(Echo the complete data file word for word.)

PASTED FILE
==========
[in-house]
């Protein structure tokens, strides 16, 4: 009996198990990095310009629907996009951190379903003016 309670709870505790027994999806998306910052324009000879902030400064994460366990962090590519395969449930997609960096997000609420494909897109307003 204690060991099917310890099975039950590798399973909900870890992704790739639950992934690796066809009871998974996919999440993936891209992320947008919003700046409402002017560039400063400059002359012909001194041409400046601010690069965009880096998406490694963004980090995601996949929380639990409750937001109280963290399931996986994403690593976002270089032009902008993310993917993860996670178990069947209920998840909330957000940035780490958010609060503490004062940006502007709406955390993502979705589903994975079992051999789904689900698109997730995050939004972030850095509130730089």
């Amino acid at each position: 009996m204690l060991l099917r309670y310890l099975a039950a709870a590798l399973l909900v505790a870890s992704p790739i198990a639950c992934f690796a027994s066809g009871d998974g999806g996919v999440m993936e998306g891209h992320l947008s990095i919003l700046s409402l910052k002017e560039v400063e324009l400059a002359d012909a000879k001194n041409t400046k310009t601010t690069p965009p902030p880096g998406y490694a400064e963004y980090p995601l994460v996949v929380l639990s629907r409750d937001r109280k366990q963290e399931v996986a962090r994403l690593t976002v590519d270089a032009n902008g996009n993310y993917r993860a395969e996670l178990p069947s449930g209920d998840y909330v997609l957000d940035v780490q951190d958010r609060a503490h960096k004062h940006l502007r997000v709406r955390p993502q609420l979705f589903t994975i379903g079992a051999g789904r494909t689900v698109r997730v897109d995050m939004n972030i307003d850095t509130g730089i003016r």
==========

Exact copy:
[in-house]
């Protein structure tokens, strides 16, 4: 009996198990990095310009629907996009951190379903003016 309670709870505790027994999806998306910052324009000879902030400064994460366990962090590519395969449930997609960096997000609420494909897109307003 204690060991099917310890099975039950590798399973909900870890992704790739639950992934690796066809009871998974996919999440993936891209992320947008919003700046409402002017560039400063400059002359012909001194041409400046601010690069965009880096998406490694963004980090995601996949929380639990409750937001109280963290399931996986994403690593976002270089032009902008993310993917993860996670178990069947209920998840909330957000940035780490958010609060503490004062940006502007709406955390993502979705589903994975079992051999789904689900698109997730995050939004972030850095509130730089």
């Amino acid at each position: 009996m204690l060991l099917r309670y310890l099975a039950a709870a590798l399973l909900v505790a870890s992704p790739i198990a639950c992934f690796a027994s066809g009871d998974g999806g996919v999440m993936e998306g891209h992320l947008s990095i919003l700046s409402l910052k002017e560039v400063e324009l400059a002359d012909a000879k001194n041409t400046k310009t601010t690069p965009p902030p880096g998406y490694a400064e963004y980090p995601l994460v996949v929380l639990s629907r409750d937001r109280k366990q963290e399931v996986a962090r994403l690593t976002v590519d270089a032009n902008g996009n993310y993917r993860a395969e996670l178990p069947s449930g209920d998840y909330v997609l957000d940035v780490q951190d958010r609060a503490h960096k004062h940006l502007r997000v709406r955390p993502q609420l979705f589903t994975i379903g079992a051999g789904r494909t689900v698109r997730v897109d995050m939004n972030i307003d850095t509130g730089i003016r």